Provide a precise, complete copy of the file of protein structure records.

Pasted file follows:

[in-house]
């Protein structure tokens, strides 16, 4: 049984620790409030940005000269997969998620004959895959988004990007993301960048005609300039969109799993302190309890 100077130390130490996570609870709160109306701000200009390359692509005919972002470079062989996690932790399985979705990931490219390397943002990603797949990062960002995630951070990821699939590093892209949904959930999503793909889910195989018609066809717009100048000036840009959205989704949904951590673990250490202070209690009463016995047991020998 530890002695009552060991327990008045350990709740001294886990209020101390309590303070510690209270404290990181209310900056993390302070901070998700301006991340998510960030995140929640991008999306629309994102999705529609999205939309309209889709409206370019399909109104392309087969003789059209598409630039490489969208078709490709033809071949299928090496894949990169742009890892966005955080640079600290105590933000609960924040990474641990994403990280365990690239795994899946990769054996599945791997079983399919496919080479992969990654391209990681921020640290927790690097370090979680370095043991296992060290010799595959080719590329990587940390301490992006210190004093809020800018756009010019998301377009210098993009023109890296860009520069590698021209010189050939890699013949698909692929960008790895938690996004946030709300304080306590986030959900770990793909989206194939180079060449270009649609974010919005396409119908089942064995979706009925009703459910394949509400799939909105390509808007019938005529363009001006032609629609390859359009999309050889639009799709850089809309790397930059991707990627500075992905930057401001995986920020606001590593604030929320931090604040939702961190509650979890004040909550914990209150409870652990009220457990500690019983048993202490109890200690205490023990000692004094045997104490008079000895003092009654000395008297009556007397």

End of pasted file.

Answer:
[in-house]
């Protein structure tokens, strides 16, 4: 049984620790409030940005000269997969998620004959895959988004990007993301960048005609300039969109799993302190309890 100077130390130490996570609870709160109306701000200009390359692509005919972002470079062989996690932790399985979705990931490219390397943002990603797949990062960002995630951070990821699939590093892209949904959930999503793909889910195989018609066809717009100048000036840009959205989704949904951590673990250490202070209690009463016995047991020998 530890002695009552060991327990008045350990709740001294886990209020101390309590303070510690209270404290990181209310900056993390302070901070998700301006991340998510960030995140929640991008999306629309994102999705529609999205939309309209889709409206370019399909109104392309087969003789059209598409630039490489969208078709490709033809071949299928090496894949990169742009890892966005955080640079600290105590933000609960924040990474641990994403990280365990690239795994899946990769054996599945791997079983399919496919080479992969990654391209990681921020640290927790690097370090979680370095043991296992060290010799595959080719590329990587940390301490992006210190004093809020800018756009010019998301377009210098993009023109890296860009520069590698021209010189050939890699013949698909692929960008790895938690996004946030709300304080306590986030959900770990793909989206194939180079060449270009649609974010919005396409119908089942064995979706009925009703459910394949509400799939909105390509808007019938005529363009001006032609629609390859359009999309050889639009799709850089809309790397930059991707990627500075992905930057401001995986920020606001590593604030929320931090604040939702961190509650979890004040909550914990209150409870652990009220457990500690019983048993202490109890200690205490023990000692004094045997104490008079000895003092009654000395008297009556007397």